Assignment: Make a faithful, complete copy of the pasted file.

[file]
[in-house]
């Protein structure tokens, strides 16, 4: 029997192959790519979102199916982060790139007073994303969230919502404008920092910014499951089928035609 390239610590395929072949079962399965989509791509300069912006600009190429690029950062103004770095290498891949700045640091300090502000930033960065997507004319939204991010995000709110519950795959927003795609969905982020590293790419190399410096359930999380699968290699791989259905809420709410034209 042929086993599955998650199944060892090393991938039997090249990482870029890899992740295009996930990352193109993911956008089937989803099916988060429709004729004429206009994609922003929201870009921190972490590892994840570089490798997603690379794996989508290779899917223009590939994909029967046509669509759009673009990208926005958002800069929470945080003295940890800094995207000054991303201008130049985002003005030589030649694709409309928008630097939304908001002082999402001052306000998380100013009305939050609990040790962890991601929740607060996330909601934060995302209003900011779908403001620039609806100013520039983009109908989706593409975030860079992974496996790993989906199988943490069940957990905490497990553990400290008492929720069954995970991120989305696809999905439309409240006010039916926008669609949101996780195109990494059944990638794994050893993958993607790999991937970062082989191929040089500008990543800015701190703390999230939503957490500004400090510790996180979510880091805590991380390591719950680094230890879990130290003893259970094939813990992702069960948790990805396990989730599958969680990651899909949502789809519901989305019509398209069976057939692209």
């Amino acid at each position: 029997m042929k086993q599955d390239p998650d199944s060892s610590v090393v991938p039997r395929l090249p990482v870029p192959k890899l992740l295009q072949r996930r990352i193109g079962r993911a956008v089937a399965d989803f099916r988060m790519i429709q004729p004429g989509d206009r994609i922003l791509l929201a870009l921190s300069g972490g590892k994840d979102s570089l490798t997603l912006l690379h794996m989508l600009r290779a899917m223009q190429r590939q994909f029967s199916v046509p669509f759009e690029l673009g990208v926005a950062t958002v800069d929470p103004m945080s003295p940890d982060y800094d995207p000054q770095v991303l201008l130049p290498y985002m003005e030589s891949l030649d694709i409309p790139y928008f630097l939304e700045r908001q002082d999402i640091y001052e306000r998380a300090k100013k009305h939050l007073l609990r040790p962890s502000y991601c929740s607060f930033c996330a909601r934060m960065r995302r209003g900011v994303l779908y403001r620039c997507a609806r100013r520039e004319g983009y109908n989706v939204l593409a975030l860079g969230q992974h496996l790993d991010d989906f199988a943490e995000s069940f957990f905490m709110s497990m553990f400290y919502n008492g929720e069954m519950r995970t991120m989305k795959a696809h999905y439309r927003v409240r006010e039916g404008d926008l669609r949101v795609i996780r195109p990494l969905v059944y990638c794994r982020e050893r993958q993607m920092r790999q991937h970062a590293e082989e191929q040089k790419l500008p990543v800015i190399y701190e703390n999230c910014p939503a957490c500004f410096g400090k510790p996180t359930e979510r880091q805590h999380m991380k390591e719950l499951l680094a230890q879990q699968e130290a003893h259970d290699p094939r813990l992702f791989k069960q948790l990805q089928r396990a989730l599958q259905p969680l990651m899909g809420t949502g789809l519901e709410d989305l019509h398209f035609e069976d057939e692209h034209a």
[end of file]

[in-house]
């Protein structure tokens, strides 16, 4: 029997192959790519979102199916982060790139007073994303969230919502404008920092910014499951089928035609 390239610590395929072949079962399965989509791509300069912006600009190429690029950062103004770095290498891949700045640091300090502000930033960065997507004319939204991010995000709110519950795959927003795609969905982020590293790419190399410096359930999380699968290699791989259905809420709410034209 042929086993599955998650199944060892090393991938039997090249990482870029890899992740295009996930990352193109993911956008089937989803099916988060429709004729004429206009994609922003929201870009921190972490590892994840570089490798997603690379794996989508290779899917223009590939994909029967046509669509759009673009990208926005958002800069929470945080003295940890800094995207000054991303201008130049985002003005030589030649694709409309928008630097939304908001002082999402001052306000998380100013009305939050609990040790962890991601929740607060996330909601934060995302209003900011779908403001620039609806100013520039983009109908989706593409975030860079992974496996790993989906199988943490069940957990905490497990553990400290008492929720069954995970991120989305696809999905439309409240006010039916926008669609949101996780195109990494059944990638794994050893993958993607790999991937970062082989191929040089500008990543800015701190703390999230939503957490500004400090510790996180979510880091805590991380390591719950680094230890879990130290003893259970094939813990992702069960948790990805396990989730599958969680990651899909949502789809519901989305019509398209069976057939692209």
């Amino acid at each position: 029997m042929k086993q599955d390239p998650d199944s060892s610590v090393v991938p039997r395929l090249p990482v870029p192959k890899l992740l295009q072949r996930r990352i193109g079962r993911a956008v089937a399965d989803f099916r988060m790519i429709q004729p004429g989509d206009r994609i922003l791509l929201a870009l921190s300069g972490g590892k994840d979102s570089l490798t997603l912006l690379h794996m989508l600009r290779a899917m223009q190429r590939q994909f029967s199916v046509p669509f759009e690029l673009g990208v926005a950062t958002v800069d929470p103004m945080s003295p940890d982060y800094d995207p000054q770095v991303l201008l130049p290498y985002m003005e030589s891949l030649d694709i409309p790139y928008f630097l939304e700045r908001q002082d999402i640091y001052e306000r998380a300090k100013k009305h939050l007073l609990r040790p962890s502000y991601c929740s607060f930033c996330a909601r934060m960065r995302r209003g900011v994303l779908y403001r620039c997507a609806r100013r520039e004319g983009y109908n989706v939204l593409a975030l860079g969230q992974h496996l790993d991010d989906f199988a943490e995000s069940f957990f905490m709110s497990m553990f400290y919502n008492g929720e069954m519950r995970t991120m989305k795959a696809h999905y439309r927003v409240r006010e039916g404008d926008l669609r949101v795609i996780r195109p990494l969905v059944y990638c794994r982020e050893r993958q993607m920092r790999q991937h970062a590293e082989e191929q040089k790419l500008p990543v800015i190399y701190e703390n999230c910014p939503a957490c500004f410096g400090k510790p996180t359930e979510r880091q805590h999380m991380k390591e719950l499951l680094a230890q879990q699968e130290a003893h259970d290699p094939r813990l992702f791989k069960q948790l990805q089928r396990a989730l599958q259905p969680l990651m899909g809420t949502g789809l519901e709410d989305l019509h398209f035609e069976d057939e692209h034209a």